But what stands in the way of this swing may be speed of adoption of the next generation of dealership technologies as well as digital marketing. The larger groups have the deeper pockets needed for early adoption of new technologies and new ways of reaching out to prospects. Audi for example has been busy rolling out a set of standardised digital marketing tools to its dealers (SEO, banner adverts, eNewsletter packages etc.). BMW has created product Geniuses to try to ratchet up the customer experience, having realised that one of the main reasons people walk into a car dealership is to get the inside track on the latest cars.
Manufacturers are clearly finding it easier to increase sales by concentrating their firepower on fewer larger groups. That way they have to re-educate fewer people, and change fewer processes around them. The larger groups, in turn, are more dependent on the manufacturers to meet giant and ever-growing sales targets.
Some of the big dealerships increasingly feel like extensions of the car makers’ own brands. They express those brands through a uniform dealership ‘look and feel’ which builds brand awareness, loyalty and engagement. The next stage for these big groups is to communicate their staff’s product experience and expertise that’s why test drives and ‘Genius’ insight is so important. From there you are likely to go back to the dealership to complete the car sale, purchase F&I and return periodically for parts and servicing.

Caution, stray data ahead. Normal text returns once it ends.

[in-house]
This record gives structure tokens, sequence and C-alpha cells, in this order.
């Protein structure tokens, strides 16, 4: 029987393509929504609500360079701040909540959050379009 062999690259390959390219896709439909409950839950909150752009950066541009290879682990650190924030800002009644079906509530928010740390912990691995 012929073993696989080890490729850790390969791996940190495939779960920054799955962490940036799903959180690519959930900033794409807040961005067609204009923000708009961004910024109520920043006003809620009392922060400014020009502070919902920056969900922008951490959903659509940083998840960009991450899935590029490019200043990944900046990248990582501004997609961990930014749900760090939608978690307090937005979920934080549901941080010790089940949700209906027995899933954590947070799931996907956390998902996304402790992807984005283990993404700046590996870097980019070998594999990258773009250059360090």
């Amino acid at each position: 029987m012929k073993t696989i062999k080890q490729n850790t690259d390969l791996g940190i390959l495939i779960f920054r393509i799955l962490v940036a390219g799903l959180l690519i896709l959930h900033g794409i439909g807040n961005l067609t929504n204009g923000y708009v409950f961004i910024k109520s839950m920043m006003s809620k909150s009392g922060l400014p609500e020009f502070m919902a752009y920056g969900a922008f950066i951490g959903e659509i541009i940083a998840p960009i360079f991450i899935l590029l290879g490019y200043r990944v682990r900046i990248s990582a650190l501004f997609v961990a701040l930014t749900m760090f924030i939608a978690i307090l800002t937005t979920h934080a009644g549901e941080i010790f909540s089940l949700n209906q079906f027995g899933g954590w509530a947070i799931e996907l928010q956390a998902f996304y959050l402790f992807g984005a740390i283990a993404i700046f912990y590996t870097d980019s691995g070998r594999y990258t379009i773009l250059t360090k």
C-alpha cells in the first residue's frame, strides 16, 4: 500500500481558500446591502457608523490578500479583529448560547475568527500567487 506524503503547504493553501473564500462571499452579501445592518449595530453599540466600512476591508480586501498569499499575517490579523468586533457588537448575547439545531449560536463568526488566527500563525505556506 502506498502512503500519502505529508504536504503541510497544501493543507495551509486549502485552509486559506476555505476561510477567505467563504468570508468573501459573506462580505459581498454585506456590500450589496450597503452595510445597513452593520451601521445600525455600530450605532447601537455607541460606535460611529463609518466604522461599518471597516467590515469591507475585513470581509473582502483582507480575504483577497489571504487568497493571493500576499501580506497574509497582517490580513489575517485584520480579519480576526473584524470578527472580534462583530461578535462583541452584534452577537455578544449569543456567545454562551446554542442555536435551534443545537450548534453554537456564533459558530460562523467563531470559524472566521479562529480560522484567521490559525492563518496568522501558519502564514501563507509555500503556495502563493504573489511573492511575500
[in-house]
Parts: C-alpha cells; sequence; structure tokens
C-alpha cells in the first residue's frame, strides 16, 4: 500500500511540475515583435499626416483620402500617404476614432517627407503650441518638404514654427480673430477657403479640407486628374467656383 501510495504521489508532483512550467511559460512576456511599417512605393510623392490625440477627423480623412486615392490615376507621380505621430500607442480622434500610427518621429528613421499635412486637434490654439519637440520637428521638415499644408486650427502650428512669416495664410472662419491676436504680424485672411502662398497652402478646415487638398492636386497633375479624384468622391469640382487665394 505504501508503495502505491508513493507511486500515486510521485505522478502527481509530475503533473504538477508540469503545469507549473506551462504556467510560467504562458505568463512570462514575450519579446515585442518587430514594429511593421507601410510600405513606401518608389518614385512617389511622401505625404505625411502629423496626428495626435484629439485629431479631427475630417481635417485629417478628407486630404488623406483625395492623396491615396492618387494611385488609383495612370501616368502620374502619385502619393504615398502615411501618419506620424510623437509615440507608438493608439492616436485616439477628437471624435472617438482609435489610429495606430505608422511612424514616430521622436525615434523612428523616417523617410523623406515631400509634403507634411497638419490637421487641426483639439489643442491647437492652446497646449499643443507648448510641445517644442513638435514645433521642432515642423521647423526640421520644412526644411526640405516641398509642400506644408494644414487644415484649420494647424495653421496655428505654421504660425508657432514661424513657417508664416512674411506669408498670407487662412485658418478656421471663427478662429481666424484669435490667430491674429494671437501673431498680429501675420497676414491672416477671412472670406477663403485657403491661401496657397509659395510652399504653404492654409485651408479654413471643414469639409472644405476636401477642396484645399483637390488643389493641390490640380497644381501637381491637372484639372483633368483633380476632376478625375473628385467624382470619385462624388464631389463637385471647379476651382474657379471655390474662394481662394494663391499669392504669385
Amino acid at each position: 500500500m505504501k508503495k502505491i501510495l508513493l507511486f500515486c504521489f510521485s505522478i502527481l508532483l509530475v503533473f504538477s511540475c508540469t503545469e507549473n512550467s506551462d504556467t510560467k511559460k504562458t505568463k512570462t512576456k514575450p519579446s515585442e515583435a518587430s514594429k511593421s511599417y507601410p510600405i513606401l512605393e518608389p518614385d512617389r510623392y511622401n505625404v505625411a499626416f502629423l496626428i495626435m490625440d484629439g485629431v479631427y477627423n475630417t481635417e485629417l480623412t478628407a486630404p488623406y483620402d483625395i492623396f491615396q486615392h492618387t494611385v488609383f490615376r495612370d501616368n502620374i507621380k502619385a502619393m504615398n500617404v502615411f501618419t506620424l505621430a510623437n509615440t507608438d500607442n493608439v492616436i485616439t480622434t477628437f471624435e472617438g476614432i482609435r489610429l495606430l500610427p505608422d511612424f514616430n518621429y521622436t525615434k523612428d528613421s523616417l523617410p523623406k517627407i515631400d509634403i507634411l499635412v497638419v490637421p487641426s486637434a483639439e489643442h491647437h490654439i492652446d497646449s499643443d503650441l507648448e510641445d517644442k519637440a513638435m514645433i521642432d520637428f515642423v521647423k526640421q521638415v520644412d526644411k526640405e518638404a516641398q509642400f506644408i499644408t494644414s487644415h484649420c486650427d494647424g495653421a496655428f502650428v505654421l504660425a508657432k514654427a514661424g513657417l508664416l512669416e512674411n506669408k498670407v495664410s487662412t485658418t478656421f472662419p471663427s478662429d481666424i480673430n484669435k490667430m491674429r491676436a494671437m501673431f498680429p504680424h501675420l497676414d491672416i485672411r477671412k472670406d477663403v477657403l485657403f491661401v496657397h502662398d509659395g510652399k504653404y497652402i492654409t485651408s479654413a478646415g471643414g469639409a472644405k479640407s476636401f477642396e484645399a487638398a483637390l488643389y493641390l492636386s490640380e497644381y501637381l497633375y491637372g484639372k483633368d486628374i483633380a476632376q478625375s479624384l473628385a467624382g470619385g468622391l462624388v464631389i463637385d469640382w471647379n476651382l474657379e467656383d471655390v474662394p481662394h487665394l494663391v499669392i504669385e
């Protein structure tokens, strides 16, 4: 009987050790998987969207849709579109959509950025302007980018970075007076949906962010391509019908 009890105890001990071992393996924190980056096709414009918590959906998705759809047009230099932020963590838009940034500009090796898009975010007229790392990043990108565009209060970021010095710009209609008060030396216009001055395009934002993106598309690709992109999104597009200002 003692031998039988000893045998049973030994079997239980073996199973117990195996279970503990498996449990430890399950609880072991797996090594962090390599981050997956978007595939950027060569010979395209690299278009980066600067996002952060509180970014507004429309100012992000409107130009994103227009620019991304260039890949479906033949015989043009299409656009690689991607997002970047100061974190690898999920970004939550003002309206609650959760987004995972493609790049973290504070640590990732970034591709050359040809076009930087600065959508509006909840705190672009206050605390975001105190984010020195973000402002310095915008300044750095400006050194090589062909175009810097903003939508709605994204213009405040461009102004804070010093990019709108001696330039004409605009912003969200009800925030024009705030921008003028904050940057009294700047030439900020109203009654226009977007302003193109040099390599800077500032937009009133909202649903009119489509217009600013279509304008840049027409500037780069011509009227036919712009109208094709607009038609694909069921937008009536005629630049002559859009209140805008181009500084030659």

McKinsey’s study also advocates that manufacturers and large dealer groups explore a multi-format retail approach: separating out Test Drive Centres which can serve several dealerships in close proximity; from Superstores which offer the extensive range of cars which many customers are looking for early in the buying cycle. They also advocate smaller City-based dealerships which are there to offer would-be customers the first experience of a car. Early pilots of this multi-format approach in Germany look very encouraging.
Through these and other formats, the consultancy argues, the dealer group can hope to have multiple touch points with the customer. But this only really works if data from all these touch points can be integrated effectively and the data crunched to deliver real insight to dealership staff at the right time.
This demands heavy investment in the next generation of CRM and DMS-based solutions. Arguably this kind of investment needs to be driven by manufacturers and only delivers sufficient Return on Sales where dealerships are really large. And surely only the largest groups are likely to have sites in all those different locations? The reality is that the transformational journey that some of these larger dealer groups are now on is a long and difficult one.
Encouragingly from the point of view of the smaller independents much of what they are trying to engender through change is a customer experience which is exciting, compelling and multi-faceted. It needs to keep them coming back. There is every possibility that smaller players can achieve much of these gains simply by continuing to focus on improving what many of them do well already i.e. serving the customer well. Owner-operator independents (and smaller franchise operators) are often best placed to deliver better customer service because, quite literally, every customer does matter to them personally. Many of the small players hold onto their customers from the purchase of their first car, through servicing of that car and then part-exchange and purchase of the next.